ANDY MURRAY’S Wimbledon joy came to a juddering halt yesterday after Olympic success, a moment that ended 77 years of waiting for a homegrown men’s singles champion and a run of 17 games unbeaten at the hallowed venue.
The defending champion crashed out of The Championships, defeated emphatically by a player he admitted “played much better than me from the beginning to the end”.
Summing it up as a bad day at the office, Murray, who had looked imperious on his way through to the quarter-finals, was a shadow of his former self, losing 6-1, 7-6, 6-2 to Bulgaria’s Grigor Dimitrov.
From not dropping a single set throughout his previous four rounds, he could not win one in front of the Duke and Duchess of Cambridge and an expectant crowd on Centre Court yesterday.
“The fire was still there. My game was just not where I would have liked it to be. I hit the ball well in practice. I hit the ball fine in the warm-up. I just played badly. I’m disappointed with that. Obviously, I have to have a think about maybe why that was,” said Murray.
He was at a loss for answers during the match, though. A disconsolate figure as he mulled over his premature exit from a Grand Slam where he was looking to secure his sixth successive semi-final appearance, the fact that it was not the first time he felt he had been lacking on the main stage this year was a major reason for the concern.
“Look, I played very well for the first four matches. I played very good tennis. I played a high level. Then today wasn’t like that, so it’s disappointing. I feel like if I hit the ball, struck the ball like I had done against Anderson in the round before, the match could have been a lot closer than what it was.
“I need to go away and make a lot of improvements in my game. I’ve lost a couple of matches in the last few slams where I’ve lost in straight sets and played poorly. So I need to have a think about what things I need to improve, and get myself in better shape and work even harder. Because everyone’s starting to get better. The younger guys are now obviously becoming more mature and improving all the time.”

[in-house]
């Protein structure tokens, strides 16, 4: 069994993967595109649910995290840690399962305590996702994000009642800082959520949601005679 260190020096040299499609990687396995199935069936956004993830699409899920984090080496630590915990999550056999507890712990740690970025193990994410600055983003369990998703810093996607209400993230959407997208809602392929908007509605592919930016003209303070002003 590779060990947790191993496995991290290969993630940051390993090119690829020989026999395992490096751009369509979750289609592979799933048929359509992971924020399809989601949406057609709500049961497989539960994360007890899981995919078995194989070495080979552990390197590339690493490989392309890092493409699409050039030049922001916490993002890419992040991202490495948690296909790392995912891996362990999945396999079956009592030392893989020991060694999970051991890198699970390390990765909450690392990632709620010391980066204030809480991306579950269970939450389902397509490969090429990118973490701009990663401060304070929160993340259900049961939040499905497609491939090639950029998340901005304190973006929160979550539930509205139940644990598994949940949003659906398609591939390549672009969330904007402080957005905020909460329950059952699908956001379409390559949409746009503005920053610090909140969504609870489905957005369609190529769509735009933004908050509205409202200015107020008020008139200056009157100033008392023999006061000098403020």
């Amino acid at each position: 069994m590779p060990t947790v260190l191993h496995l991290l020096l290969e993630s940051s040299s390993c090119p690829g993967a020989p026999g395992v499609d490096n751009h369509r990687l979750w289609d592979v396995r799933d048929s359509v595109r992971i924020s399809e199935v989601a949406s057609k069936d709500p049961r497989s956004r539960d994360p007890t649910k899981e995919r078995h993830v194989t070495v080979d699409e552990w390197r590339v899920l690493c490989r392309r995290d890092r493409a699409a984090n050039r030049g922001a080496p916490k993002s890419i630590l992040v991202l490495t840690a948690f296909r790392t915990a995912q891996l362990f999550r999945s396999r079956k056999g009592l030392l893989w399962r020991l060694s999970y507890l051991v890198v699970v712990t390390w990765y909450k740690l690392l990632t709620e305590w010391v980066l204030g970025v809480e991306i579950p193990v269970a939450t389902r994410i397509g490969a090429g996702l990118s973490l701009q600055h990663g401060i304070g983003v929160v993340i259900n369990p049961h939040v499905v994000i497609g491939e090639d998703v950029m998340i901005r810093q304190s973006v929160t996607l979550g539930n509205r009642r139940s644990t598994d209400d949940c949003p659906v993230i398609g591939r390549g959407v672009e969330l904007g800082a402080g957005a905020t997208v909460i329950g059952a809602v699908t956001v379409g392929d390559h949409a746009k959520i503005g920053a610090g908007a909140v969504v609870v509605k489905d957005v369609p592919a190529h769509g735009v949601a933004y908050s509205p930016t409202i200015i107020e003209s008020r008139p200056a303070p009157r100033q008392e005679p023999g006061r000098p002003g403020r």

It was only nine months since he had his back surgery and that has impacted on his training and he still doesn’t feel he is back at his best. He also parted with his coach Ivan Lendl and surprised many by enlisting the services of former Wimbledon ladies’ singles winner Amelie Mauresmo ahead of the grass court season. It was agreed to review the partnership after Wimbledon, but Murray made it clear that the Frenchwoman would not be made scapegoat and spoke of how much he has enjoyed working with her.
“The last few months, yeah, I’ve really enjoyed it. I’ve enjoyed being on the practice court, especially the last few weeks with Amélie. It’s been different.
“I need to make some improvements in my game. I need to get on the practice court soon, because now there’s time before the next bunch of tournaments to do that, to make improvements. But I’ll also need to have a think for a few days about how it is I’m going to go about that.”
It was after he lost to Roger Federer in the 2012 final that he really dug deep, working harder on his physical and mental approach, determined to come back stronger and win the title. The fact that he succeeded will drive him on again.
With a new generation finding their way through to the business end of Grand Slams, the big four of Roger Federer, Novak Djokovic, who were given a scare before they eventually came through tough matches yesterday, and Rafael Nadal and Murray no longer have everything their own way. The pretenders to the throne have thrown down the gauntlet and Murray does not believe he is too old to pick it up.
“When I stop thinking I have a chance of winning these tournaments I’ll stop playing tennis,” he said. “I’ve had a lot of hard losses in my career, but also with some big highs. This is obviously one of the hard ones. The only way for me to get better or win these tournaments again is to make improvements because other guys are getting better.”